Emissions inventory shows Port exceeded air quality goals
Supply chain snarl dropped export totals 8 percent
Oakland, Calif. – January 20, 2022: Containerized, loaded import cargo volume hit a new record at the Port of Oakland in 2021. The Port today reported that it handled the equivalent of 1.05 million 20-foot import containers in 2021. That was the most in Oakland’s 94-year history and 6 percent above 2020 totals.
Record import volume was achieved despite supply chain misery that plagued ports worldwide. Late-arriving ships, canceled voyages, and weeks-long delays at some ports hampered freight movement. Oakland’s 2021 export volume declined 8 percent year-over-year because of the disruptions. The Port handled a total of 2.4 million twenty-foot containers in 2021.
“We’re gratified that our import business remained strong,” said Port of Oakland Maritime Director Bryan Brandes. “Our emphasis now is on overcoming supply chain challenges that have hurt our export customers.”
The Port said unprecedented U.S. consumer spending drove last year’s import surge. Shipping lines devote more energy and resources to imports because they’re better paying. The Port blamed the drop in exports on supply chain challenges:
- Voyage cancellations reduce the number of ships able to move exports overseas; and
- A cargo container shortage for exports.
One number in the Port’s year-end cargo report underscored the dichotomy in supply chain impact. Oakland reported that 55 percent of its 2021 cargo loads were imported; only 45 percent were exported. Historically, Oakland’s business split 50/50.
The Port predicted more disruption in 2022 as trade growth continues to outpace supply chain capacity. Oakland responded with two announcements: 1) a queueing system for arriving ships, and 2) an exclusive empty container yard for exporters.
Oakland said it’s collaborating with shipping lines to restore vessel services suspended in 2021. Some carriers skipped Oakland because of crippling delays at Southern California ports, the Port explained. Services began returning by the fourth quarter, the Port said. It added that it’s lobbying to recoup the remainder of this year. According to the Port, more vessel calls would mean greater opportunities for exporters to reach overseas markets.
On another side, The Port of Oakland staff announced the findings of the 2020 Seaport Air Emissions Inventory at Thursday’s meeting of the Oakland Board of Port Commissioners. Inventory results show that the Port surpassed all its original goals set in the maritime Air Quality Improvement Program(MAQIP).
The Port and its partners successfully reduced diesel particulate matter emissions (DPM) by 86% over 2005 levels. The goal was an 85% drop in DPM. Nitrous oxide (NOx) emissions were cut by 40% and sulfur oxides were slashed by 95%. All these reductions were beyond the original goals.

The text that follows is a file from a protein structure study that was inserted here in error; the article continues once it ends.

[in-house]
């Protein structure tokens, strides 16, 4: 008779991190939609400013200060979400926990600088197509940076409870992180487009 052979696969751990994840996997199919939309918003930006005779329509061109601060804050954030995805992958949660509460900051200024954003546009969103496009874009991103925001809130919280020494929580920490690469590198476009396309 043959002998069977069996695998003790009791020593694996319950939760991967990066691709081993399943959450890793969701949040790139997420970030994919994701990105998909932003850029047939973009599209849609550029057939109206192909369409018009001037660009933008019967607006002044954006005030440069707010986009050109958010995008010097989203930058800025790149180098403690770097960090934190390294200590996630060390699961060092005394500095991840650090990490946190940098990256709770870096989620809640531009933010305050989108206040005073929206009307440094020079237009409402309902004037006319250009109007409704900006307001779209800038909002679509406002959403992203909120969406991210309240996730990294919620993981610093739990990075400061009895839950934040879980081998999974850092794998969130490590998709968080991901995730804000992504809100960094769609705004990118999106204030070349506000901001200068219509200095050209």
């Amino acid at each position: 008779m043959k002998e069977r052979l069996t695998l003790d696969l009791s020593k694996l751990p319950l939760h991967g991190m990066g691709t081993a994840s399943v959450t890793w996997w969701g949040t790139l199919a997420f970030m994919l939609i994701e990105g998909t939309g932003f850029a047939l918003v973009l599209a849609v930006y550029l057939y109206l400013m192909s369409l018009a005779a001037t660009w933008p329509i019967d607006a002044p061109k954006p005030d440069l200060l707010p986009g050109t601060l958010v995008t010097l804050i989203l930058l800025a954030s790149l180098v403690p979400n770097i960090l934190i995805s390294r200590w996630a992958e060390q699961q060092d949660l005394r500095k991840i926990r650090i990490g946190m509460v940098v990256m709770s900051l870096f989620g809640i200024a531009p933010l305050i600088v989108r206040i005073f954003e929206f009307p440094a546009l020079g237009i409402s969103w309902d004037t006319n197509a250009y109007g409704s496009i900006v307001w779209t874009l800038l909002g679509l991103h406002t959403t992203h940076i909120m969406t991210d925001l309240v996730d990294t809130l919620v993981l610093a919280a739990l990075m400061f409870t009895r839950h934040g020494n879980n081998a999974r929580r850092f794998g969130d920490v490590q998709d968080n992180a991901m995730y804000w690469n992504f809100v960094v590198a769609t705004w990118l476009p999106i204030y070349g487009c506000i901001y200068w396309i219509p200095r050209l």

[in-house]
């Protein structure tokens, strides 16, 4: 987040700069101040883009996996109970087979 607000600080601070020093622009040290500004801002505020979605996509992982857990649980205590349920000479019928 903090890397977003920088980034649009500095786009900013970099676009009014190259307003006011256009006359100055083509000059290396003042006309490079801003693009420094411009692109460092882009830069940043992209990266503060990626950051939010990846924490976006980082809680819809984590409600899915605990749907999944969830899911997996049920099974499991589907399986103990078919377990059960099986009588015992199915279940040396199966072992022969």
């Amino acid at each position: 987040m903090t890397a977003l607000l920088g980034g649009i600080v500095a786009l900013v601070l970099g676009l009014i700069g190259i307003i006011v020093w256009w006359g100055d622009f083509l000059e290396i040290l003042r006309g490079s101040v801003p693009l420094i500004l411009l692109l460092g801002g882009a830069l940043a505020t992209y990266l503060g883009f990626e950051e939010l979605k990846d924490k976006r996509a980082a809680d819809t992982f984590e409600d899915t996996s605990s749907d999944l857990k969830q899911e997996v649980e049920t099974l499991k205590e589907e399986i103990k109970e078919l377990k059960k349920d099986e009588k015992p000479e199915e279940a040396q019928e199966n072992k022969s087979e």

“This huge reduction in harmful emissions is a tremendous achievement,” said Port Director of Environmental Programs and Planning Richard Sinkoff. “The Port, its partners, and the community worked together for more than a decade to improve air quality and support public health through major investments, innovation, and commitment.”
MAQIP was the Port’s comprehensive Master Plan to reduce harmful emissions from maritime operations at the Oakland Seaport, setting 2005 activity as the baseline for comparison and 2020 the final year for reaching the goals.
The 2020 Seaport Air Emissions Inventory included six categories of mobile sources: ocean-going vessels, harbor craft such as tugboats, cargo-handling equipment, on-road trucks, locomotives and other off-road equipment, such as construction equipment.
“The Port exceeded all emissions reduction goals set in 2008 in the Port’s Maritime Air Quality Policy Statement,” said Port Environmental Planner/Scientist Tracy Fidell. “Reductions for harmful emissions were achieved despite an increase in cargo volume.”
Container throughput at the Oakland Seaport was almost 8% higher in 2020 than in 2005. “The Port is moving cargo more efficiently and generating fewer emissions per container compared to Year 2005,” added Tracy Fidell.
Port officials recognized BAAQMD (Bay Area Air Quality Management District), WOEIP (West Oakland Environmental Indicators Project), CARB (California Air Resources Board), trucking companies, marine terminal, rail, and tugboat operators, ocean carriers, and the local community for all coming together and working diligently to fulfill the commitments outlined in MAQIP.
“Zero emissions at the Oakland Seaport is our next goal,” said Richard Sinkoff. “In 2019 we established the Seaport Air Quality 2020 and Beyond Plan; it provides us a pathway to eliminating harmful emissions from maritime activities.”
About the Port of Oakland
The Port of Oakland oversees the Oakland Seaport, Oakland International Airport, and nearly 20 miles of waterfront including Jack London Square. The Port’s 5-year strategic plan – Growth with Care – pairs business expansion with community benefits, envisioning more jobs and economic stimulus as the Port grows. Together with its business partners, the Port supports more than 84,000 jobs. Connect with the Port of Oakland and Oakland International Airport through Facebook, or with the Port on Twitter, YouTube, and at www.portofoakland.com.